Reader poll write-up | Horror of Dracula (scary movie edition 2018)

As per the winning entry in the most recent reader poll, this week I am analyzing Horror of Dracula (1958)!

Horror of Dracula, the first in the series of Hammer horror films starring Christopher Lee as Count Dracula, was a critical and commercial success when it was first released in 1958 — and it has remained a go-to classic ever since. The film was directed by Terence Fisher and clocks in at a brisk 82 minutes long.

Horror of Dracula Official Trailer #1 – Christopher Lee Movie (1958) HD” video uploaded by Movieclips Classic Trailers, Standard YouTube license

This film adaptation differs in several ways from Bram Stoker’s original and groundbreaking source novel. I will not take time out here to enumerate those differences; for a list of them, visit the film’s IMDb.com trivia page. The broad strokes of the main storyline remain relatively intact, however, so I will also not go into detail about the plot. I am also assuming that the reader is familiar with the basic storyline of Dracula and characters like Harker, Lucy, Van Helsing, and Arthur Holmwood.

***SPOILER ALERTS THROUGHOUT***

Meet Jonathan Harker, librarian?

John Van Eyssen, a South African actor who later became a literary agent-turned-movie producer, plays Jonathan Harker. Although he only earned seventh billing in the film’s credits, he essentially opens the film, narrating from his diary upon arrival at Count Dracula’s castle in Klausenburg. (Note that the entire film takes place in Germany.)

Screenshot from 'Horror of Dracula' (1958)

The diary of Jonathan Harker

His first words:

The Diary of Jonathan Harker. The 3rd of May, 1885. At last, my long journey is drawing to its close. What the eventual end, I cannot foresee. But whatever may happen, I may rest secure that I have done all in my power to achieve success. […] I deemed myself lucky to have secured this post and did not intend to falter in my purpose.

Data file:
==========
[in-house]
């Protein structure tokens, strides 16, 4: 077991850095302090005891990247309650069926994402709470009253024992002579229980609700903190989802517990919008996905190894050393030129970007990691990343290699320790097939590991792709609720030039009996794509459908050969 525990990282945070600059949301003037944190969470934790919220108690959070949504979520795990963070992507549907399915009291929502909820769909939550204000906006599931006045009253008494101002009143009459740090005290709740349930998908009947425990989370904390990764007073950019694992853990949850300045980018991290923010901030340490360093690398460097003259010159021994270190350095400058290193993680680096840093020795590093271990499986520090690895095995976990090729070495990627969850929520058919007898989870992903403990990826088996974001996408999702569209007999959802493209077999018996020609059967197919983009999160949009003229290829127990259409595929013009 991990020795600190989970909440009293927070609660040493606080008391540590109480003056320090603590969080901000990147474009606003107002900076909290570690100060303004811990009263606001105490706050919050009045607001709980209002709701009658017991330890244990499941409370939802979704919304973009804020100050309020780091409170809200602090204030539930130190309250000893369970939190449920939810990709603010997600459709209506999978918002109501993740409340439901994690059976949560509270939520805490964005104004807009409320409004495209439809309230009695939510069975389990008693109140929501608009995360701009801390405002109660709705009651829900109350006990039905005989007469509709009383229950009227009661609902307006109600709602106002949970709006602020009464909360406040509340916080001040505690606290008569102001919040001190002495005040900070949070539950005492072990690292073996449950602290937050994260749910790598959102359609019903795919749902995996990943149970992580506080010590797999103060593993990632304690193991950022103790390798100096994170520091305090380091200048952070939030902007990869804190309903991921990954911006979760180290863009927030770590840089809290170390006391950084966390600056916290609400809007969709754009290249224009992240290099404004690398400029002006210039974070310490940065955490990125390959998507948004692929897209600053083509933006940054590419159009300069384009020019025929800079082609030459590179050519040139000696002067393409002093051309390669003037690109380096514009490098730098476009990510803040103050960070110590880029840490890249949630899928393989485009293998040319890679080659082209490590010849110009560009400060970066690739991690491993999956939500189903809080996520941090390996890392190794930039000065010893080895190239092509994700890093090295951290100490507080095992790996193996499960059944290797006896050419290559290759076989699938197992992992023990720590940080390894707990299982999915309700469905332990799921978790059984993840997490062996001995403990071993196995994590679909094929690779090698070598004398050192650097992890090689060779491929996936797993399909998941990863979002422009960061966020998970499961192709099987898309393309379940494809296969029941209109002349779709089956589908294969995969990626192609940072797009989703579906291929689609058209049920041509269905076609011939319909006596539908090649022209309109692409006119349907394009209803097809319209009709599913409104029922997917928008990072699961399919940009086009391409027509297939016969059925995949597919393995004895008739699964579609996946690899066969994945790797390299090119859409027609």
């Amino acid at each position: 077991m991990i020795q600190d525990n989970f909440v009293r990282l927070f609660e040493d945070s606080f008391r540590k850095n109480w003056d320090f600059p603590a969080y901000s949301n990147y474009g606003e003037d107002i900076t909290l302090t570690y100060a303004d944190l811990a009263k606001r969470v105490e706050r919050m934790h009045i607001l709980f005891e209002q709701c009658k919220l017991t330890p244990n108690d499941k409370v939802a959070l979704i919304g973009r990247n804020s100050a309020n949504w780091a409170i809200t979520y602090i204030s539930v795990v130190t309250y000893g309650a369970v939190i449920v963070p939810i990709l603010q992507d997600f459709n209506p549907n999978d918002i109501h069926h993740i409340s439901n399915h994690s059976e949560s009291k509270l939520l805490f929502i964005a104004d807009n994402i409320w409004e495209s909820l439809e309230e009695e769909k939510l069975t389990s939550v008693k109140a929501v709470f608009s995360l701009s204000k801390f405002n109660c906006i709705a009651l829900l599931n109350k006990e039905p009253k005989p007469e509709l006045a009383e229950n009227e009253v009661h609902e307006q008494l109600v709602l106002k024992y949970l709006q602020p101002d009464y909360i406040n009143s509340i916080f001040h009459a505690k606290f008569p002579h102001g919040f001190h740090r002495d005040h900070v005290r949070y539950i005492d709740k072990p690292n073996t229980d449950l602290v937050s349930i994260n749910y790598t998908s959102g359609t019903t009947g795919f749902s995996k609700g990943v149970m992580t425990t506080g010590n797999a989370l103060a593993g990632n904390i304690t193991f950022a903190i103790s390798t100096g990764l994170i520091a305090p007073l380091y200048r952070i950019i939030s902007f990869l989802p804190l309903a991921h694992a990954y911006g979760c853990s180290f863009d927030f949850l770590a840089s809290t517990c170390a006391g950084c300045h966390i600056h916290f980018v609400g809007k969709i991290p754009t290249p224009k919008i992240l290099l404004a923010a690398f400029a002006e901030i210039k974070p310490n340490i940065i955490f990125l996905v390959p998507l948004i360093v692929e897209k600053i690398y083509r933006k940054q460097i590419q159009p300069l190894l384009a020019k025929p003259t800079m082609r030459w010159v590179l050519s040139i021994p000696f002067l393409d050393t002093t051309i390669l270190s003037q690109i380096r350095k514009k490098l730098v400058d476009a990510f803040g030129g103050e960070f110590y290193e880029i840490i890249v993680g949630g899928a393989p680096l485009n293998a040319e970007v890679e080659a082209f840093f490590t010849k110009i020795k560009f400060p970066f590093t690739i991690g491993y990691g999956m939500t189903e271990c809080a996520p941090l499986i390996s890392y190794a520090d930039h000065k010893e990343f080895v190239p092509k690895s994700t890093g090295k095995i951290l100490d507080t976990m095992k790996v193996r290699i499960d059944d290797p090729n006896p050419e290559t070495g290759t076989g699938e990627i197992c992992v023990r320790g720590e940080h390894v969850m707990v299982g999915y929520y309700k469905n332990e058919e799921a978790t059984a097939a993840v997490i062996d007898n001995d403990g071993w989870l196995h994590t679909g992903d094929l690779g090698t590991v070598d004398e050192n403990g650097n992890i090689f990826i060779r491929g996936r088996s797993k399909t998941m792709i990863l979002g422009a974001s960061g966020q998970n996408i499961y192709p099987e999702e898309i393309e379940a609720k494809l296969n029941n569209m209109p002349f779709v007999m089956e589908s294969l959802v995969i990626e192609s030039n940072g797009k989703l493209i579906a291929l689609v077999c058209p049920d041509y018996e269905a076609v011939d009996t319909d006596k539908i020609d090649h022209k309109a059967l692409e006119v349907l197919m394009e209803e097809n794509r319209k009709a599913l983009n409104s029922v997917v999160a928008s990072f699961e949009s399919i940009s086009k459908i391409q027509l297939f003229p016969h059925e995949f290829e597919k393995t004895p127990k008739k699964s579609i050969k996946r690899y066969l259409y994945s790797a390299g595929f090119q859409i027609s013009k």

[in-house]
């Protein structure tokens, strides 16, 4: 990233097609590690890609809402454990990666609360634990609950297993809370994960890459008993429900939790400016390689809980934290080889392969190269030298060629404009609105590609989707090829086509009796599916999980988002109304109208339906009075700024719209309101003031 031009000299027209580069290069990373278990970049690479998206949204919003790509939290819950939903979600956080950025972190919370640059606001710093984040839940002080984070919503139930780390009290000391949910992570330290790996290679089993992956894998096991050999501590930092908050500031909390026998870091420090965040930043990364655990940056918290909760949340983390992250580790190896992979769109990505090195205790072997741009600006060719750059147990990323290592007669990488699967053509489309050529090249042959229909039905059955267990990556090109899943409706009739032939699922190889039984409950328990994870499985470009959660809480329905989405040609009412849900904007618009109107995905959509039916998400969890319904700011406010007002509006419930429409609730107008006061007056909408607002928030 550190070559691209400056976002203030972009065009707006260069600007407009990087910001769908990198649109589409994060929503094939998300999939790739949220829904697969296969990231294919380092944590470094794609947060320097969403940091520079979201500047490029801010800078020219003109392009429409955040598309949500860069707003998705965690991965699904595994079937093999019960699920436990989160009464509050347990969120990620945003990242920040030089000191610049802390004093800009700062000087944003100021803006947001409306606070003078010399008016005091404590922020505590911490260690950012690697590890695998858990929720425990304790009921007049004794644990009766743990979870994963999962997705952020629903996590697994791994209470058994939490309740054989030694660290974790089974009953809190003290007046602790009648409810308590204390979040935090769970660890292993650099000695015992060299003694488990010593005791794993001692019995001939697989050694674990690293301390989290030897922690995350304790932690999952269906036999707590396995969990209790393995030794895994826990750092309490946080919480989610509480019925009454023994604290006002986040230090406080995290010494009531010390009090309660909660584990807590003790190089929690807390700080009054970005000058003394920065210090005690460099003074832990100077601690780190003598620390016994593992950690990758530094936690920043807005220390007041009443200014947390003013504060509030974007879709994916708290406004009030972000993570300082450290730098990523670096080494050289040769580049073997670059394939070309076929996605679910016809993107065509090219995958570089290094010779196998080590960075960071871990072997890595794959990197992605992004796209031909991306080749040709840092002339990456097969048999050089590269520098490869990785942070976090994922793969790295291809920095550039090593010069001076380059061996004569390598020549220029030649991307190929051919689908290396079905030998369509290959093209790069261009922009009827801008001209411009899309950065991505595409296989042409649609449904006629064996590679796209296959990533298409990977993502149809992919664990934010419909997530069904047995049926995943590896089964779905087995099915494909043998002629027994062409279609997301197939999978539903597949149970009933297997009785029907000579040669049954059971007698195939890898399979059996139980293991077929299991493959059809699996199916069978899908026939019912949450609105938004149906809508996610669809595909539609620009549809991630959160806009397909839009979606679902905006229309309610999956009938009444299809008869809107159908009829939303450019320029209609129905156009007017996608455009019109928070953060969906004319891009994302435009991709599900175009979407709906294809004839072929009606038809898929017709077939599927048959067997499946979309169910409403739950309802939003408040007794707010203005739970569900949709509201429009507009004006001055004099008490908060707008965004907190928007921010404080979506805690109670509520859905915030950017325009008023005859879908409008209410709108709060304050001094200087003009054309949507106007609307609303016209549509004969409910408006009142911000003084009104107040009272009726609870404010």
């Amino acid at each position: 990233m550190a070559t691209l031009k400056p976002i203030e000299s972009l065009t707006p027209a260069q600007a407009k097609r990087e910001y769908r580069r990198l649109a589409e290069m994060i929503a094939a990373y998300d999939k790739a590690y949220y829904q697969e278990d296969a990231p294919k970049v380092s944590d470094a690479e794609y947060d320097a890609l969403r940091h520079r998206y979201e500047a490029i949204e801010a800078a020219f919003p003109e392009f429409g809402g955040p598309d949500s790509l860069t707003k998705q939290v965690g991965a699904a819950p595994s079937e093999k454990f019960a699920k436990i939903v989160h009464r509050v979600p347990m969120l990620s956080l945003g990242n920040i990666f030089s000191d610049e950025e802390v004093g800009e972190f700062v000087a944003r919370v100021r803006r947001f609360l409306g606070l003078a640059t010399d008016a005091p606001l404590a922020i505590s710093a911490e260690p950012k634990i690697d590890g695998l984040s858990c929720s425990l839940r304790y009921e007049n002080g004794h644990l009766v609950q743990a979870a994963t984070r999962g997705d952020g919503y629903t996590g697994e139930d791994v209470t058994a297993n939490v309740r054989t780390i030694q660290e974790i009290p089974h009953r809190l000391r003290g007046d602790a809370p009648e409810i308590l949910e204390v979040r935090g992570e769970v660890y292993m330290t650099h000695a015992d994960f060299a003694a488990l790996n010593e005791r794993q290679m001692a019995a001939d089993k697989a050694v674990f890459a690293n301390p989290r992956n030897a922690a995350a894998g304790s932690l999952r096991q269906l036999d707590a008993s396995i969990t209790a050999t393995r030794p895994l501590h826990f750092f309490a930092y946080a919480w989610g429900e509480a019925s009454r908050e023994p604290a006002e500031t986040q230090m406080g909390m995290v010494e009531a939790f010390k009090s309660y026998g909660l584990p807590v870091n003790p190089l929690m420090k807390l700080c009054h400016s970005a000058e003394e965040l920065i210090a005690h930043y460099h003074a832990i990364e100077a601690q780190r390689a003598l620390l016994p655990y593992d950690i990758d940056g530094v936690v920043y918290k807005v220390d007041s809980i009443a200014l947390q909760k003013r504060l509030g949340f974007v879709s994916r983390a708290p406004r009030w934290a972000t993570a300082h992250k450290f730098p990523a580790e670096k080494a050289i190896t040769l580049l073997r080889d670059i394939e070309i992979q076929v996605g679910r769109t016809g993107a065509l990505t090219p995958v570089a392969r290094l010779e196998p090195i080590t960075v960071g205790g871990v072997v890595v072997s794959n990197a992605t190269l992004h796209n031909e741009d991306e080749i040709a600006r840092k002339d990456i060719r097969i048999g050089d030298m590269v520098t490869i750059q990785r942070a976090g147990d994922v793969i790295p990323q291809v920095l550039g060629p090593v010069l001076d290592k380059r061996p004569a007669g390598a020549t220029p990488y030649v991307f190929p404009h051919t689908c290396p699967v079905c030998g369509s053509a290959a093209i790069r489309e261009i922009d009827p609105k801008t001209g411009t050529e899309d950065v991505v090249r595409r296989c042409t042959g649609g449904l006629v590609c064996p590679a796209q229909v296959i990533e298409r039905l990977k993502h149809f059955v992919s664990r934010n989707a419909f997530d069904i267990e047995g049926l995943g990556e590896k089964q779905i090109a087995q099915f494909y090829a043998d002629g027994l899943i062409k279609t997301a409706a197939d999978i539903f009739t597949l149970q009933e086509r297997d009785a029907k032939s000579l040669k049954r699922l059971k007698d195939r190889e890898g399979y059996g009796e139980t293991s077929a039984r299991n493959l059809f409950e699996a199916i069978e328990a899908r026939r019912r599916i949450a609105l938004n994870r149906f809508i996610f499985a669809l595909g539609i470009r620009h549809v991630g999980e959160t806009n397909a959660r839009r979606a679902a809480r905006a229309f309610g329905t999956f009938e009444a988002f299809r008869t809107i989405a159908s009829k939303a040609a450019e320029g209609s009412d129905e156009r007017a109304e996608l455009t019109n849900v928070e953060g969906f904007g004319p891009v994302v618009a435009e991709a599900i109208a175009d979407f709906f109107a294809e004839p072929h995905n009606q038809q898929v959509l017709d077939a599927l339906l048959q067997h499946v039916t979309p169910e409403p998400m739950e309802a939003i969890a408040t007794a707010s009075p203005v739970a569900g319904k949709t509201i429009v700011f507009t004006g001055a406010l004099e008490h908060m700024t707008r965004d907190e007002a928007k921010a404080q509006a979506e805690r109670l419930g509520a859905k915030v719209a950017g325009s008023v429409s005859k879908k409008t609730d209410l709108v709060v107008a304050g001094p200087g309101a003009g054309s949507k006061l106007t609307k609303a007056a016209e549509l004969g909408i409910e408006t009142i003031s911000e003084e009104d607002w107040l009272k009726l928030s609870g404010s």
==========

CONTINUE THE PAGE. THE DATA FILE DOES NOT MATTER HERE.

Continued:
Screenshot from 'Horror of Dracula' (1958)

First glimpse of Jonathan Harker, who poses as a librarian in this Dracula adaptation

Screenshot from 'Horror of Dracula' (1958)

Count Dracula’s castle in ‘Horror of Dracula’ (1958)

Right away, it’s clear that Harker is on a mission.

While Harker eats dinner in the castle and waits for Dracula, he takes out a couple of books from his case. The slim volume with the red cover is Harker’s diary — we will see that volume several times throughout the film. In fact, that diary is so important and onscreen so frequently it’s kind of a wonder the film wasn’t retitled The Diary of Jonathan Harker!

Screenshot from 'Horror of Dracula' (1958)

My self, my diary

A beautiful but mysterious woman enters the room. Harker hastens to introduce himself.

My name’s Jonathan Harker. I’m the new librarian.

This is the first mention of Harker being a librarian. And tellingly, the word “new” in that introduction indicates there has been a prior librarian. This thread is never followed, but it’s an interesting idea to think about. (The fan fiction practically writes itself, right?! “To all the librarians I’ve loved and lost, XOXO Dracula” ♥ )

His next words are also interesting:

How can I help you?

What I found intriguing about this line is that this is TOTALLY what a (real) librarian *would* say, but Harker says this line in a completely different context than how a librarian would mean it while at, say, a reference desk. Harker says this in response to the lady’s distress, who is insistent that she is being kept in the castle against her will.

She runs away, and then we get our first glimpse of Christopher Lee’s iconic portrayal of Dracula, as he pauses for full dramatic effect at the top of the stairs. (My husband mused at this point, “Why did capes EVER go out of style?!” 😉 )

Dracula and Harker then “meet cute,” and Harker puts away his diary.

Screenshot from 'Horror of Dracula' (1958)

Count Dracula, Jonathan Harker, and the all-important diary

These next exchanges between Dracula and Harker constitute the bulk of the context of Harker’s position as the librarian.

They continue talking as Dracula shows him up the stairs to his room, when Dracula references his private library collection.

HarkerHow soon may I start work, sir?

DraculaAs soon as you wish. There are a very large number of volumes to be indexed.

When they get into his room, Dracula reveals Harker’s qualifications to be engaged as his private librarian.

DraculaI consider myself fortunate to have found such a distinguished scholar to act as my librarian.

HarkerI like quiet and seclusion. This house, I think, offers that.

DraculaThen we are both satisfied. An admirable arrangement.

Dracula then leaves. But after Harker unpacks a few things, Dracula comes back into the room and gives him a key.